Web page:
(Matthew 5:30) And if your right hand causes you to sin, cut it off and throw it away; it is better for you to lose one of your members than for your whole body to go into hell.

The eye gives us the ability to see into the world. Through the gate of the eye, we can begin to commit all types of sin in our hearts and minds. If that begins to happen, we need to shut our eyes and our minds to those parts of the world that are leading us into sin. Mental sins can lead us into physical sins. For example, a person might covet something or someone that is forbidden, and after speculating more about possessing it or them, they may steal the thing or person they want (steal a person from their husband or wife, for example). It is better to stop mental sins before the person’s mind leads them into physical sins. It is better to repent and bow morally and spiritually before Jesus Christ as your Lord and Savior and ask Him for help to stop mental and physical sins than go into hell as a slave of sin and Satan.

(Matthew 5:31) “It was also said, ‘Whoever divorces his wife, let him give her a certificate of divorce.’

In Mark 10:4, the Pharisees said to Jesus, “Moses allowed a man to write a certificate of dismissal and to divorce her.” In Matthew 19:8, Jesus explained why Moses gave this command: “It was because you were so hard-hearted that Moses allowed you to divorce your wives, but from the beginning it was not so” (See also, Mark 10:5). Hard-heartedness and other sins can lead to divorce. In Mark 10:6-9, Jesus gave God’s reason from the creation of men and women why divorce should not be permitted — “But from the beginning of creation, ‘God made them male and female.’ ‘For this reason a man shall leave his father and mother and be joined to his wife, and the two shall become one flesh.' So they are no longer two, but one flesh. Therefore what God has joined together, let no one separate."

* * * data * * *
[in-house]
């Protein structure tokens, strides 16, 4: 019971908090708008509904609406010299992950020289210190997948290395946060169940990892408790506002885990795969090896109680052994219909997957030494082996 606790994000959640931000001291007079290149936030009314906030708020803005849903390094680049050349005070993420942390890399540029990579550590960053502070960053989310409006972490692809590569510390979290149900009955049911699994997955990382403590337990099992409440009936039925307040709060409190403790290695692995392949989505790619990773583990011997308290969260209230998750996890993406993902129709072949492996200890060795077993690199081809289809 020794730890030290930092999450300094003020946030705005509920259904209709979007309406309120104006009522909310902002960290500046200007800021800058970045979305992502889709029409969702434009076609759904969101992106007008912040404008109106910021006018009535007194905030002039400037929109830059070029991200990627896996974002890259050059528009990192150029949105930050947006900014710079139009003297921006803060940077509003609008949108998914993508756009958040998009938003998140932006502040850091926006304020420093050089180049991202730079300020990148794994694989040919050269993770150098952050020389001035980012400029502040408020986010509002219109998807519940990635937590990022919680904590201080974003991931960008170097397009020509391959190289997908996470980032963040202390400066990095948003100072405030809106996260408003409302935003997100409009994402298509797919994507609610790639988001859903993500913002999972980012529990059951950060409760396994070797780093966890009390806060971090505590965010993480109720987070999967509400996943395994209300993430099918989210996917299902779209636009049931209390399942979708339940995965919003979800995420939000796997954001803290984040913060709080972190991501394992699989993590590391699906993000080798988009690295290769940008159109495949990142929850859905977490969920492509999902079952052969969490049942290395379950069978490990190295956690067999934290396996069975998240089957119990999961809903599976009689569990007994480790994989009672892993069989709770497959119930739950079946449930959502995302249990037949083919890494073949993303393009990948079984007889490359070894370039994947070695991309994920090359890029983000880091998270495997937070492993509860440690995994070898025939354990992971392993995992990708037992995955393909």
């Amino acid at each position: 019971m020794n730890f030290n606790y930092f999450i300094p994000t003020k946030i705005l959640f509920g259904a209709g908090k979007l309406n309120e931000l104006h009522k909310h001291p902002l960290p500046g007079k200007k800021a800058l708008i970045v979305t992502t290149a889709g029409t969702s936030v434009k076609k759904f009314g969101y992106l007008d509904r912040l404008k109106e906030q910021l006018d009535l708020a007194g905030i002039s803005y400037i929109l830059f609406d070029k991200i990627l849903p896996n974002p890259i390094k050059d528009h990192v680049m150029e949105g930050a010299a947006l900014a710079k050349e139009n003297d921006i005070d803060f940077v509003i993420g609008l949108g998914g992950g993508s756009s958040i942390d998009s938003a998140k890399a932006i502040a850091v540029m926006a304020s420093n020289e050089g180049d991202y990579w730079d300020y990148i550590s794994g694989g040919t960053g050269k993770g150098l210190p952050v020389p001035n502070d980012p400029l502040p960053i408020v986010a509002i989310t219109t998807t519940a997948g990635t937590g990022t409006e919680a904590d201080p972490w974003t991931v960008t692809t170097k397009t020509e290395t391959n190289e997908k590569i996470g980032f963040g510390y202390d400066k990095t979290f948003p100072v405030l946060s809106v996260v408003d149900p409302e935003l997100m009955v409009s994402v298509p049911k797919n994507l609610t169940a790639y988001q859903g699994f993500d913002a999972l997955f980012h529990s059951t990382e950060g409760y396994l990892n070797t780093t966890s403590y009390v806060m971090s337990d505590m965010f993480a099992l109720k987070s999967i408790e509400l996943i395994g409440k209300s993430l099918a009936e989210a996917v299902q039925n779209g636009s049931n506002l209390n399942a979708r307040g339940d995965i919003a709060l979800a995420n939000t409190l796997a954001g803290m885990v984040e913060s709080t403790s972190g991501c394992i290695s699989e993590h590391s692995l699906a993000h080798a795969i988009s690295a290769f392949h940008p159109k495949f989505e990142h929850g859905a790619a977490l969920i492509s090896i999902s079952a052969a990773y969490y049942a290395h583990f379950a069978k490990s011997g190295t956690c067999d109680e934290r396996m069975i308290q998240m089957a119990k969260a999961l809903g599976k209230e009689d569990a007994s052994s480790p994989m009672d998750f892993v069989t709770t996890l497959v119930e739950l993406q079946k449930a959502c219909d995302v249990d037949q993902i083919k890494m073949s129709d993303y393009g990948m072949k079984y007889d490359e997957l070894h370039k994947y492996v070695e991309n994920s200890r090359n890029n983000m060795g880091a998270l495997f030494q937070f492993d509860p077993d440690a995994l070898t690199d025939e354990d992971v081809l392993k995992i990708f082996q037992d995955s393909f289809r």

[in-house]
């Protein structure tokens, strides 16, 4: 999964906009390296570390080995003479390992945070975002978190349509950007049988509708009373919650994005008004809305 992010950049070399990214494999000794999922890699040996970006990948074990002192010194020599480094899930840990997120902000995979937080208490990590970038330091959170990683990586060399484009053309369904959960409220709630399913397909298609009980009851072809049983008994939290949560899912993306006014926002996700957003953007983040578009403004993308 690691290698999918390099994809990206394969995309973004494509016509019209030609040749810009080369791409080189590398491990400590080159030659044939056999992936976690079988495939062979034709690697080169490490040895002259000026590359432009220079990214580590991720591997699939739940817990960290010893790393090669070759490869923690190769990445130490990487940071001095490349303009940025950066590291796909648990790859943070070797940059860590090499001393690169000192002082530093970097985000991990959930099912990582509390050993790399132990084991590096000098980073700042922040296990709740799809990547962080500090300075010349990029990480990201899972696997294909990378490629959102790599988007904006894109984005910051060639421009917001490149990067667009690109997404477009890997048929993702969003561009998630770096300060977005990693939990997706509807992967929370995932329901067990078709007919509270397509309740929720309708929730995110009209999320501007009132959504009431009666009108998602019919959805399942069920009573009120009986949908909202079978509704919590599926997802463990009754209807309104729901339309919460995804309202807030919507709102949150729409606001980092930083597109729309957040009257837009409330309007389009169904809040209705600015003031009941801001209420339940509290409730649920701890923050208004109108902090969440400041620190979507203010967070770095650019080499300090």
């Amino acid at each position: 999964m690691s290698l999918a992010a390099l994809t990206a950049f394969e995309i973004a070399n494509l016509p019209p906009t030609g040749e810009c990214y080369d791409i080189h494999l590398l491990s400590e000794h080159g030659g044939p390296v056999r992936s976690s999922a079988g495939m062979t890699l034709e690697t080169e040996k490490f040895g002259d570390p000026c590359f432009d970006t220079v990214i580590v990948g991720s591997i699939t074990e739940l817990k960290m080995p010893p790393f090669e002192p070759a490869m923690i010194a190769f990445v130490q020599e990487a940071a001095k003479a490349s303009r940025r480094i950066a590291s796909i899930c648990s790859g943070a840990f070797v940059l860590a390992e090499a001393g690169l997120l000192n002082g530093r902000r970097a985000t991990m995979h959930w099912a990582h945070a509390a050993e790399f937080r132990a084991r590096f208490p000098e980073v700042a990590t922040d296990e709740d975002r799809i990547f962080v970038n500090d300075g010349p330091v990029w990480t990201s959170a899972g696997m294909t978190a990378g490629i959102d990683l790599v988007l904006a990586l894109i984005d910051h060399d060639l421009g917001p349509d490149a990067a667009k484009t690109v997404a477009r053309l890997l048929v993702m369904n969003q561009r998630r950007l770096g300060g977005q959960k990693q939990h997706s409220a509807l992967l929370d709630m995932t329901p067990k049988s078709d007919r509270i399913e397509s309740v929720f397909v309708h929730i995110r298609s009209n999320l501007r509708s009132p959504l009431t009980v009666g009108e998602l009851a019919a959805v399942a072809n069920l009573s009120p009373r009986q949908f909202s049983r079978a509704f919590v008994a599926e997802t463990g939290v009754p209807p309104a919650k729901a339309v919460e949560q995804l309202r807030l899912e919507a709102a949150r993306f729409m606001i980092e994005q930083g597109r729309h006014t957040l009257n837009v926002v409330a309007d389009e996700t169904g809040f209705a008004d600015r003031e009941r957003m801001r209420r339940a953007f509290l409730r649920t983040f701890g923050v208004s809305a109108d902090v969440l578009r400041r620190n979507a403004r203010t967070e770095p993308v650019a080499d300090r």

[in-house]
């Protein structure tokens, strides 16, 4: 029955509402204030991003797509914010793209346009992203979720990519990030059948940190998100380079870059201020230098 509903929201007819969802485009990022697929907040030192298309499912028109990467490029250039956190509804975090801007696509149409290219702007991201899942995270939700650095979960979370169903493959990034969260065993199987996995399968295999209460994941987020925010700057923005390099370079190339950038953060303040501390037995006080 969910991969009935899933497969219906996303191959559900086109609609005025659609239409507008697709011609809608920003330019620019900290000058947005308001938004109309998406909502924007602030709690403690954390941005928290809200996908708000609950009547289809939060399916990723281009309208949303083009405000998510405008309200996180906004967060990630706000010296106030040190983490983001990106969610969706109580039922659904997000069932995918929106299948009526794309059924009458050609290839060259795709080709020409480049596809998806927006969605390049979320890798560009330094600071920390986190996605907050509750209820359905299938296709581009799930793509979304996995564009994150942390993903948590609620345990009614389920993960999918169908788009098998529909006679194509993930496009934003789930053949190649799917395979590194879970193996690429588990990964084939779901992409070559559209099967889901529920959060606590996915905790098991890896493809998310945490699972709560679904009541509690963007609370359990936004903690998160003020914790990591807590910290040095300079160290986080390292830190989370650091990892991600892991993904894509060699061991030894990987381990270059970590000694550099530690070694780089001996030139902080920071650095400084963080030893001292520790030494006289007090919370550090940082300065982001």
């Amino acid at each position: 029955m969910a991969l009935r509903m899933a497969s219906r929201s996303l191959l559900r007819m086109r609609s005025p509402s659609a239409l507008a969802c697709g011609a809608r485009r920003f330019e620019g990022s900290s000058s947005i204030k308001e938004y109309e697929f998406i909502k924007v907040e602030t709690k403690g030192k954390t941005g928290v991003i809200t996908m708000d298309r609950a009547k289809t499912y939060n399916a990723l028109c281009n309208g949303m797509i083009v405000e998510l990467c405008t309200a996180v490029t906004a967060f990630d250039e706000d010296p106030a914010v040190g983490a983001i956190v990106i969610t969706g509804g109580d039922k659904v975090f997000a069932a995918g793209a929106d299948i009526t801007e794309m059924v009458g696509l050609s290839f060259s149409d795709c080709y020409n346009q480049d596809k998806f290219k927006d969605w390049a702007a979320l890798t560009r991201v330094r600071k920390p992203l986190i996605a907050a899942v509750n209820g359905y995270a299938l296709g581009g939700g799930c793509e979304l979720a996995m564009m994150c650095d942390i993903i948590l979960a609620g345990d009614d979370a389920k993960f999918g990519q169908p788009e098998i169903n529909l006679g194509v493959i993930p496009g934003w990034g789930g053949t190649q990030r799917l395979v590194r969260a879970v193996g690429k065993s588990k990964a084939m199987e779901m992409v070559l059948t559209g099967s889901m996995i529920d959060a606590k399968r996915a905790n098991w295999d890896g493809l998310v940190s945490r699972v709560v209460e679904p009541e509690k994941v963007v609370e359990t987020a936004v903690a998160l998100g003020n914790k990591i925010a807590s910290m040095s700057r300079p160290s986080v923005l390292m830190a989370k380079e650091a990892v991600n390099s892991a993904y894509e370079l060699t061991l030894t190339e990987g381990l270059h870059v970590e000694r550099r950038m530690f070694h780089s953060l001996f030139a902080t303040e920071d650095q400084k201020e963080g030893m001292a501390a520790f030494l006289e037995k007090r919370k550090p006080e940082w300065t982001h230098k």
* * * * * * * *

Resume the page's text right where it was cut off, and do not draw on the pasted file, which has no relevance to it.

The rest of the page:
(Matthew 5:32) But I say to you that anyone who divorces his wife, except on the ground of unchastity, causes her to commit adultery; and whoever marries a divorced woman commits adultery.”

The scribes and Pharisees taught that a man could divorce his wife for any reason if he was displeased with her in any way. Jesus taught that easy divorce was wrong, and the only justifiable reason for a man to divorce his wife was unchastity, a sin which if his wife repented could be forgiven so the marriage could be saved by a man who was not hard-hearted (and vice versa). The act of a man against a chaste wife does not cause her to commit adultery; rather, in Jesus’ day a divorced woman was sometimes shunned and unable to find work, so she would sometimes commit adultery to keep from starving to death. Divorce could put a woman in this horrible situation with horrible choices to make. If a man and woman plotted a divorce so the man could marry the divorced woman (and vice versa), this might be acceptable according to tradition, but Jesus called this adultery. Obviously, the church has struggled with the question of divorce and remarriage for many years. Historically, some churches have agreed that if a man or woman committed adultery against their wife or husband and a divorce resulted, then the divorce was biblical, and the church would record that the person sinned against was free to remarry without committing adultery. Others have added the sin of abandonment, which would allow the person abandoned to remarry without committing adultery. The Bible does not teach that adultery or divorce are unforgivable sins; rather, marriage and the family are such important institutions ordained by God (also representing the relationship that Christians have with Jesus Christ and within the Church) that adultery and divorce are serious problems and sins.